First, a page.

Smith's lawyer questions logic of ethics votes

Wednesday, July 29, 2009
From left, Bob Binkley, Ginger Shofner and Mary Ann Neill consider business at the most recent meeting of the county's Ethics Committee.

A former county commission chairman's lawyer questions two votes by the county's Ethics Committee on his client's case and calls them self-contradictory.

Lewisburg-based attorney Robert Binkley represents Sam Smith, the former commission chairman who had been accused of failing to reveal he had land for sale that might have been used for a landfill. The Ethics Committee voted July 13.

"I question the committee's decision that Sam Smith did not violate the code of ethics, yet they referred the complaint to the district attorney for investigation to see if he violated any state statutes," Binkley said.

"How could you find no ethical violation and then send it to the DA?"

"It's self contradictory," he said.

Another way of looking at Binkley's "simple question" is that if there was a hint of criminality for the state prosecutor to examine, then that would at least imply that there was some unethical conduct since criminals are, by definition, unethical, according to points made during an interview with Binkley on Monday. Smith's lawyer agreed the point had merit.

This leads to Binkley's second question about the Ethics Committee's decisions 16 days ago.

"Why did the committee dismiss allegations against Waggoner with one vote?" Binkley asked.

Mike Waggoner was Smith's real estate agent when his property was for sale more than a year ago. Waggoner negotiated an option for Waste Management Inc. to buy Smith's property. Waggoner is a member of the Marshall County Board of Public Utilities (MCBPU). When Smith resigned from the county commission to avoid a conflict of interest with the prospect of selling his land to Waste Management, Smith also left the MCBPU. Subsequently, Waggoner was accused and vindicated of allegations that he acted unethically. Ethics Committee members said the MCBPU had no control over landfills, so Waggoner's membership on the utility board didn't rise to an ethical dilemma when he represented Smith. The allegation against Waggoner from Tri-County Environmental Association was dismissed with one vote by the Ethics Committee.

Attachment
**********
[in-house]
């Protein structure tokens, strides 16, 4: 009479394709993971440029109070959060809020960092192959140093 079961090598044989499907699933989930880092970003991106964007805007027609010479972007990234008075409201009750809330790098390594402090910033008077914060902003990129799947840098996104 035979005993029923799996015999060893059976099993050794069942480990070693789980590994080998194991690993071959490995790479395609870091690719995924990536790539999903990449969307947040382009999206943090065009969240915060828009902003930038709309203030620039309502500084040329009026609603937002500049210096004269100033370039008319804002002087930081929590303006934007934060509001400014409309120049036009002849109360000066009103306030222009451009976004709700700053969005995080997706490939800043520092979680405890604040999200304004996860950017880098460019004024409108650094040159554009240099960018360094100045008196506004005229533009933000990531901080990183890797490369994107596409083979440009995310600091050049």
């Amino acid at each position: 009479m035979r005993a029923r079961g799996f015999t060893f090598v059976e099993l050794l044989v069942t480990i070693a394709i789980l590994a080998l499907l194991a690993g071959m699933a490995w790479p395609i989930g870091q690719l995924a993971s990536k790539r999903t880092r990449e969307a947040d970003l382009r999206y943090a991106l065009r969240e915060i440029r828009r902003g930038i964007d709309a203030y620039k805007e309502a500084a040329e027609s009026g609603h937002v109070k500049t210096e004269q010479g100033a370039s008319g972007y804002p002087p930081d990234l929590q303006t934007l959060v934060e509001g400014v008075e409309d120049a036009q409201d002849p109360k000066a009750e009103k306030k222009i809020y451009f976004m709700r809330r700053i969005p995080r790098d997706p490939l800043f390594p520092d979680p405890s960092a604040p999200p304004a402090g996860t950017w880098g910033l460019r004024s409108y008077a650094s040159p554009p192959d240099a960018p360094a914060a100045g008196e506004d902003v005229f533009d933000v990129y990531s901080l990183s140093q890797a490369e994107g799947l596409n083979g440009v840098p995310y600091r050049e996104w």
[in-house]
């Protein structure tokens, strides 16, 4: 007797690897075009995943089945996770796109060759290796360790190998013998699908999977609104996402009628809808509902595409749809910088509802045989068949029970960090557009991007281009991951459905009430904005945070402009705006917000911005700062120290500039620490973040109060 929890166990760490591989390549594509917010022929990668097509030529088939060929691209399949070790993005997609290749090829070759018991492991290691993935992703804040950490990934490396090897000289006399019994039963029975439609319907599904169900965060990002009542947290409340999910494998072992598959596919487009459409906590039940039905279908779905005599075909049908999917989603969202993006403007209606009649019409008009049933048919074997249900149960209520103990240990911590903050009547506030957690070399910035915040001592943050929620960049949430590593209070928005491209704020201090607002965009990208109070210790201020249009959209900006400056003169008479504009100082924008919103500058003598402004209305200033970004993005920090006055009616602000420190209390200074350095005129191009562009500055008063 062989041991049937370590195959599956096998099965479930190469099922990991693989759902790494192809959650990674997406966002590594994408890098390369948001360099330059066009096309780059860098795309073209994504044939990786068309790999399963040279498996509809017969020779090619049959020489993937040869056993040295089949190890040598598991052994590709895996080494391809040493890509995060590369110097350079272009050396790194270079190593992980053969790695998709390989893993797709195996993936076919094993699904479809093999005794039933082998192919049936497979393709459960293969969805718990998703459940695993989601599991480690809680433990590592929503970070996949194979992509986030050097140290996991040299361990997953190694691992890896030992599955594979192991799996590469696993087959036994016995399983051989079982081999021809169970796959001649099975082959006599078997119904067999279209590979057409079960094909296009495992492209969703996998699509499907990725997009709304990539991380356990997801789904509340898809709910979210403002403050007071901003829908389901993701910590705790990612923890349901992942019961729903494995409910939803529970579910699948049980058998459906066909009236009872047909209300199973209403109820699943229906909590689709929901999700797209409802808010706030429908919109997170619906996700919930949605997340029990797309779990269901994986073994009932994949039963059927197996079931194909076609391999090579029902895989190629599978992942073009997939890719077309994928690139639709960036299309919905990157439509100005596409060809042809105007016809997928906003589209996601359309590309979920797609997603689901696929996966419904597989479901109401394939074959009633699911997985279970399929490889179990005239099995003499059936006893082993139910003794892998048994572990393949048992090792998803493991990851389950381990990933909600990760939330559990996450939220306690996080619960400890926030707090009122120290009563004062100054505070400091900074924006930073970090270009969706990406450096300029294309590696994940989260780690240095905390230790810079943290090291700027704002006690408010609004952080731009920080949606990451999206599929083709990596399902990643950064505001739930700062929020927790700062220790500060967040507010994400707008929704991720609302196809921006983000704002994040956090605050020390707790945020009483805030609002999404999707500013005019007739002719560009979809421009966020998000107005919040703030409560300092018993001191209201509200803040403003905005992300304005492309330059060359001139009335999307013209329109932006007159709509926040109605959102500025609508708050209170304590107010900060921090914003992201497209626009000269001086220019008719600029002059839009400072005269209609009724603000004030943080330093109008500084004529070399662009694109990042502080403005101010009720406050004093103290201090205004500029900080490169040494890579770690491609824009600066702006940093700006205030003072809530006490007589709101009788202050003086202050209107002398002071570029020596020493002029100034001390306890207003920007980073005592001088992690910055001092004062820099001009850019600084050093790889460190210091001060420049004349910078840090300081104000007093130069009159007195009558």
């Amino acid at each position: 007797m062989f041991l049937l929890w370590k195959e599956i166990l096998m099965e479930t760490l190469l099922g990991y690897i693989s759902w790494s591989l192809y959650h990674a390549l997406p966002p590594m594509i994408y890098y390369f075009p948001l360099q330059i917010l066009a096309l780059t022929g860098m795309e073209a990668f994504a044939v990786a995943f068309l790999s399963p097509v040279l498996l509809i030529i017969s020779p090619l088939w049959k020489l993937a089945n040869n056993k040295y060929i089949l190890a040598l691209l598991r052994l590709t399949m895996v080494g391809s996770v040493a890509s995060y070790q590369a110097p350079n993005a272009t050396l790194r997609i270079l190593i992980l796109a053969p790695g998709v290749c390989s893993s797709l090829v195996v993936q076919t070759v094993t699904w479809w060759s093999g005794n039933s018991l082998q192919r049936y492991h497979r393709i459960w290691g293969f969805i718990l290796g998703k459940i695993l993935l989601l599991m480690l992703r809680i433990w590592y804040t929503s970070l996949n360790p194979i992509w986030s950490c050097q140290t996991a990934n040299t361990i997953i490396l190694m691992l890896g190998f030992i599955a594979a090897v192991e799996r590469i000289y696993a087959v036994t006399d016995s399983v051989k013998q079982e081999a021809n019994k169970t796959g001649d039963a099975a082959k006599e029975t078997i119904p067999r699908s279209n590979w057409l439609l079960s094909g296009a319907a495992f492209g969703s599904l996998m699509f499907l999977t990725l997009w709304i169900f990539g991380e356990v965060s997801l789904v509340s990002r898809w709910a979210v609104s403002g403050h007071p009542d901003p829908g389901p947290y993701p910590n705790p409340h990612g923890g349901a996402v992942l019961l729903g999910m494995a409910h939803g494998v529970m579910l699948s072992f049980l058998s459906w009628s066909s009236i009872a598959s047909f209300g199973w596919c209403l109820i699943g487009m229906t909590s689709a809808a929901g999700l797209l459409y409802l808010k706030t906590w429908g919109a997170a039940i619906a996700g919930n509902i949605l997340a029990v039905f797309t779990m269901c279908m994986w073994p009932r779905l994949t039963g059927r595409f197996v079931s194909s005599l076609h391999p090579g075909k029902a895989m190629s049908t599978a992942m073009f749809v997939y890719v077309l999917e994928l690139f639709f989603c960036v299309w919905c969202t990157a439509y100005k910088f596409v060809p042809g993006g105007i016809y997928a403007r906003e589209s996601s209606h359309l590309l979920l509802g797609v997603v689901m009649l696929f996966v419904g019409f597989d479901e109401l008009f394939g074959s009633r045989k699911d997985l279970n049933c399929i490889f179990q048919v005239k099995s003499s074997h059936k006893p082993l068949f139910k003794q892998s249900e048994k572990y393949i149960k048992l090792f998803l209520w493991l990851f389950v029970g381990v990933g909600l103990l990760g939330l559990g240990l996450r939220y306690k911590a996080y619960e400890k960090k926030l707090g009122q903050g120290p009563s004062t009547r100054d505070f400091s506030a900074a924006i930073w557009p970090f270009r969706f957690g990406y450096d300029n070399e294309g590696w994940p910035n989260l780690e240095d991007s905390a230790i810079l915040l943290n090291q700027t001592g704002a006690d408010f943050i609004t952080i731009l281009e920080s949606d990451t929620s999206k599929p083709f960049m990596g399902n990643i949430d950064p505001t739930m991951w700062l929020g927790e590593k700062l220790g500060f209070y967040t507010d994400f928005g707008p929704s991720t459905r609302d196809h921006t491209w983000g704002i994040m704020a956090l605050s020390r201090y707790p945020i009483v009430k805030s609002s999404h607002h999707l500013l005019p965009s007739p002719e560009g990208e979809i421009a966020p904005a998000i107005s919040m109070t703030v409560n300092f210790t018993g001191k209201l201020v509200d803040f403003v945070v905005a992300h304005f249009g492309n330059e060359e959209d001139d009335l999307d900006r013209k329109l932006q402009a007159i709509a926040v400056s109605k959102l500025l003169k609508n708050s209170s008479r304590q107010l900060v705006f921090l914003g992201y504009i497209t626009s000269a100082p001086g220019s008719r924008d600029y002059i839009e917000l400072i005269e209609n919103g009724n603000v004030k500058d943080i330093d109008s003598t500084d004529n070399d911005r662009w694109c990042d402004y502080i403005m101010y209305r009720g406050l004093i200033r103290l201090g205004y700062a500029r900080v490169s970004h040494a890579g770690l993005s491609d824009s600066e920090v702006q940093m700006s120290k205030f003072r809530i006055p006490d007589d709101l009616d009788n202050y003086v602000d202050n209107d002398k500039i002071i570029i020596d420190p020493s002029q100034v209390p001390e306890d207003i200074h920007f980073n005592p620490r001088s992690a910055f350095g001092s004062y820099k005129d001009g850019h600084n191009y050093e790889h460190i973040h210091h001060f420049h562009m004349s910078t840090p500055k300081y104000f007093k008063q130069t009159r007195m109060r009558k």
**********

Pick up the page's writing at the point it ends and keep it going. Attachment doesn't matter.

"Yet when the motion was made to dismiss the allegations against Smith," Binkley said, "the committee took two votes: one on the allegation on the ethical code; and the second on whether to refer the matter to the district attorney.

"I'm talking about the procedure," Binkley said. "The procedure changed when it came to acting on the complaint against Sam [Smith] ... I'm not questioning whether someone did something completely good or bad. I'm talking about procedure."

Smith was clearly a participant in actions brought up by the environmental group against Waggoner, Binkley noted, and then when Smith's case was considered, "There was a motion to dismiss and it was not permitted to go forward. It was broken into two questions. My question is why did it change?"

County Attorney Ginger Shofner's July 10 report to the July 13 committee meeting includes her recommendation that the panel vote twice on Smith. The first issue was whether Smith had a personal interest that would have affected his vote. The committee voted 3-2 that there was no conflict and while Smith did vote on landfill issues, they were before the ethics code was adopted.

Once the code was adopted, the question was whether Smith should have declared a personal interest in the outcome of votes to prohibit landfills closer than two miles from a church, school, daycare and medical facilities.

Binkley pressed on his question: "Why did the action on Sam require two votes when Waggoner's only required one vote?"

Shofner's report to the committee states she recommended two votes, but she also reported, "At the outset of this investigation, I had advised that unless there were substantial circumstances revealed through the investigation that pointed to possible state law violations, the committee should proceed cautiously with forwarding any one of the two complaints it received to the District Attorney's Office...

"I felt that it was not in the best interest of the county to serve as a gateway to the District Attorney," Shofner said. "Any individual may take his or her complaint to the District Attorney..."

Binkley said, "I think the biggest things the Ethics Committee did here is that the two decisions are contradictory."